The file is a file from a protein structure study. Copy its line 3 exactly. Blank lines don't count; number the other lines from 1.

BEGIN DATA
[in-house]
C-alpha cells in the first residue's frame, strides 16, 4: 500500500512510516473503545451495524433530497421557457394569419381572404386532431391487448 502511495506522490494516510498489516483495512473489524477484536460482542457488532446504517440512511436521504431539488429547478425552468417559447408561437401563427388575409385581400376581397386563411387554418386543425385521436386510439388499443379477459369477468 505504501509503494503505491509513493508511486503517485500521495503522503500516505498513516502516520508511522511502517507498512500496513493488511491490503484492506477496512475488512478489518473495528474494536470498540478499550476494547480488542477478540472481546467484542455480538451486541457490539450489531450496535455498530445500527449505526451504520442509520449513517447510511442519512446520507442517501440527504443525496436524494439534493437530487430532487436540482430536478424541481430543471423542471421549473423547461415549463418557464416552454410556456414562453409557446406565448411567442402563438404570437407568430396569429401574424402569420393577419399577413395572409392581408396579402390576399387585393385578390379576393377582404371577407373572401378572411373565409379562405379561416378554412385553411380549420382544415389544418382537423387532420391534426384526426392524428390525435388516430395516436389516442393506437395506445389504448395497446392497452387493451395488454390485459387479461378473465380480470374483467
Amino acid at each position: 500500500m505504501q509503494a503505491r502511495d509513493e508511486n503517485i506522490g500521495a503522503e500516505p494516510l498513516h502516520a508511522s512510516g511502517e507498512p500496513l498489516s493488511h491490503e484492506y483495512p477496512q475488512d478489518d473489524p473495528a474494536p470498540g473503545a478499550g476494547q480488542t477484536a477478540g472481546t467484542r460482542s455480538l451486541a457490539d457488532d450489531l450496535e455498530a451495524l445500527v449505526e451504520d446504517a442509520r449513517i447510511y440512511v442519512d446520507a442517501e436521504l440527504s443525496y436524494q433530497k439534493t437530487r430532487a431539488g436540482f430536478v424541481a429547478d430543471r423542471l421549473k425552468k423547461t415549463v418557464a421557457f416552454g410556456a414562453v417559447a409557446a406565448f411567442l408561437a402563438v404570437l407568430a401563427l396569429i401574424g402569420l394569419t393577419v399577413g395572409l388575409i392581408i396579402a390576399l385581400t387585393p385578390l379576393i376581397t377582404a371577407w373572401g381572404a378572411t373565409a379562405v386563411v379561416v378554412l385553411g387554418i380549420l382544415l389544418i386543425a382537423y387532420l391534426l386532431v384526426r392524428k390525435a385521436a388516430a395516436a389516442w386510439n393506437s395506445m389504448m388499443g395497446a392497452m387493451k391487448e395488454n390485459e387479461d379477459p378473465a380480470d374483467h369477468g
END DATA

Amino acid at each position: 500500500m505504501q509503494a503505491r502511495d509513493e508511486n503517485i506522490g500521495a503522503e500516505p494516510l498513516h502516520a508511522s512510516g511502517e507498512p500496513l498489516s493488511h491490503e484492506y483495512p477496512q475488512d478489518d473489524p473495528a474494536p470498540g473503545a478499550g476494547q480488542t477484536a477478540g472481546t467484542r460482542s455480538l451486541a457490539d457488532d450489531l450496535e455498530a451495524l445500527v449505526e451504520d446504517a442509520r449513517i447510511y440512511v442519512d446520507a442517501e436521504l440527504s443525496y436524494q433530497k439534493t437530487r430532487a431539488g436540482f430536478v424541481a429547478d430543471r423542471l421549473k425552468k423547461t415549463v418557464a421557457f416552454g410556456a414562453v417559447a409557446a406565448f411567442l408561437a402563438v404570437l407568430a401563427l396569429i401574424g402569420l394569419t393577419v399577413g395572409l388575409i392581408i396579402a390576399l385581400t387585393p385578390l379576393i376581397t377582404a371577407w373572401g381572404a378572411t373565409a379562405v386563411v379561416v378554412l385553411g387554418i380549420l382544415l389544418i386543425a382537423y387532420l391534426l386532431v384526426r392524428k390525435a385521436a388516430a395516436a389516442w386510439n393506437s395506445m389504448m388499443g395497446a392497452m387493451k391487448e395488454n390485459e387479461d379477459p378473465a380480470d374483467h369477468g